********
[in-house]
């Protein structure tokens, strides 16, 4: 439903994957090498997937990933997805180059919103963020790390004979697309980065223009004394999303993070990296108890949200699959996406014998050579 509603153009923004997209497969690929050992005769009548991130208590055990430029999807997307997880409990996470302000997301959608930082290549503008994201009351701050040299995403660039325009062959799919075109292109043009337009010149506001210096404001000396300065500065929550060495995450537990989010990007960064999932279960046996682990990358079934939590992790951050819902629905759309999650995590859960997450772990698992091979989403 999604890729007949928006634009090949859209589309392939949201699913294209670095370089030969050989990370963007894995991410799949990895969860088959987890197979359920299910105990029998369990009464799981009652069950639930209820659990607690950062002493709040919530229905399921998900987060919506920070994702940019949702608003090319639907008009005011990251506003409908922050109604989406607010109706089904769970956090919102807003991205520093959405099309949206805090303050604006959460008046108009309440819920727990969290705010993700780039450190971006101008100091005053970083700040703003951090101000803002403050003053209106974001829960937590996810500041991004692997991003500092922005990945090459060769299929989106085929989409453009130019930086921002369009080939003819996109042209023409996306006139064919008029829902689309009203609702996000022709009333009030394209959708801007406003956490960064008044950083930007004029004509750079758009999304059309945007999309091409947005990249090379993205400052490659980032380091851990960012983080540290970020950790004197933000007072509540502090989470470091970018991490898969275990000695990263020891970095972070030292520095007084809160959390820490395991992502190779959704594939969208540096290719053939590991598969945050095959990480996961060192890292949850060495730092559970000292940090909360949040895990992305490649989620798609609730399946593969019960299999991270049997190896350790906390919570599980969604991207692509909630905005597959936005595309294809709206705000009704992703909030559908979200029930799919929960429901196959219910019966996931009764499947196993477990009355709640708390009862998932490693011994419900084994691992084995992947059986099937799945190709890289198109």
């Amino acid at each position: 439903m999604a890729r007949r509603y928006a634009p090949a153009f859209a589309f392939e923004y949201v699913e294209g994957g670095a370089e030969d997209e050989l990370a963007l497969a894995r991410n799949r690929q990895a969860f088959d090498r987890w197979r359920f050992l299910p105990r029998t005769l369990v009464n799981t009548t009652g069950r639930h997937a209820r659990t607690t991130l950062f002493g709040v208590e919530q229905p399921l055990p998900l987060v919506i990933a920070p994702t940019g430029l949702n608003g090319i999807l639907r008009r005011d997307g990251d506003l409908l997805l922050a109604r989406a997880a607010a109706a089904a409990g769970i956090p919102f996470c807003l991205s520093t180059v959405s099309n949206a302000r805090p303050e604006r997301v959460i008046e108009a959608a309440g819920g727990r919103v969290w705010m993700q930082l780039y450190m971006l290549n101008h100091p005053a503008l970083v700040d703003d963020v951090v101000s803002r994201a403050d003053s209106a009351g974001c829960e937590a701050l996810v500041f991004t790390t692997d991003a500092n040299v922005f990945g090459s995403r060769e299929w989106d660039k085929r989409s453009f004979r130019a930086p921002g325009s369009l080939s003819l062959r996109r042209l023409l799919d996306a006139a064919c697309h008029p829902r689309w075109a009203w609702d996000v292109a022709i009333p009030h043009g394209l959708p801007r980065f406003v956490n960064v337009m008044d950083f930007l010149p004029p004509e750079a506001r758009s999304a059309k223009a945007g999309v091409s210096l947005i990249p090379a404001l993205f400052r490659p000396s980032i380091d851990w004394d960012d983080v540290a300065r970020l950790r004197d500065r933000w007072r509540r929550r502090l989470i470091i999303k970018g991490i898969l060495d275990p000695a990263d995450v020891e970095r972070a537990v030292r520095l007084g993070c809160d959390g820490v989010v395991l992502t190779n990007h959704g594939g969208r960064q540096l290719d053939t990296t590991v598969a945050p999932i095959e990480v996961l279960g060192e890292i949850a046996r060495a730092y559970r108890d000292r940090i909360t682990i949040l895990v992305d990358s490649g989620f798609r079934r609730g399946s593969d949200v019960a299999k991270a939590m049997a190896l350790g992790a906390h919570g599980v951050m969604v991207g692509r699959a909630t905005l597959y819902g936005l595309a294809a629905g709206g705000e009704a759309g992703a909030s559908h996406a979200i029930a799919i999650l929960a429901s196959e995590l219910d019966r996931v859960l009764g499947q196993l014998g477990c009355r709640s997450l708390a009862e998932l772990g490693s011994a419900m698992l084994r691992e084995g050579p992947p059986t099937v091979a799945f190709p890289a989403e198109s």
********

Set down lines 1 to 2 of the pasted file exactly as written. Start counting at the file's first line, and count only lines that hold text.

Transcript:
[in-house]
């Protein structure tokens, strides 16, 4: 439903994957090498997937990933997805180059919103963020790390004979697309980065223009004394999303993070990296108890949200699959996406014998050579 509603153009923004997209497969690929050992005769009548991130208590055990430029999807997307997880409990996470302000997301959608930082290549503008994201009351701050040299995403660039325009062959799919075109292109043009337009010149506001210096404001000396300065500065929550060495995450537990989010990007960064999932279960046996682990990358079934939590992790951050819902629905759309999650995590859960997450772990698992091979989403 999604890729007949928006634009090949859209589309392939949201699913294209670095370089030969050989990370963007894995991410799949990895969860088959987890197979359920299910105990029998369990009464799981009652069950639930209820659990607690950062002493709040919530229905399921998900987060919506920070994702940019949702608003090319639907008009005011990251506003409908922050109604989406607010109706089904769970956090919102807003991205520093959405099309949206805090303050604006959460008046108009309440819920727990969290705010993700780039450190971006101008100091005053970083700040703003951090101000803002403050003053209106974001829960937590996810500041991004692997991003500092922005990945090459060769299929989106085929989409453009130019930086921002369009080939003819996109042209023409996306006139064919008029829902689309009203609702996000022709009333009030394209959708801007406003956490960064008044950083930007004029004509750079758009999304059309945007999309091409947005990249090379993205400052490659980032380091851990960012983080540290970020950790004197933000007072509540502090989470470091970018991490898969275990000695990263020891970095972070030292520095007084809160959390820490395991992502190779959704594939969208540096290719053939590991598969945050095959990480996961060192890292949850060495730092559970000292940090909360949040895990992305490649989620798609609730399946593969019960299999991270049997190896350790906390919570599980969604991207692509909630905005597959936005595309294809709206705000009704992703909030559908979200029930799919929960429901196959219910019966996931009764499947196993477990009355709640708390009862998932490693011994419900084994691992084995992947059986099937799945190709890289198109």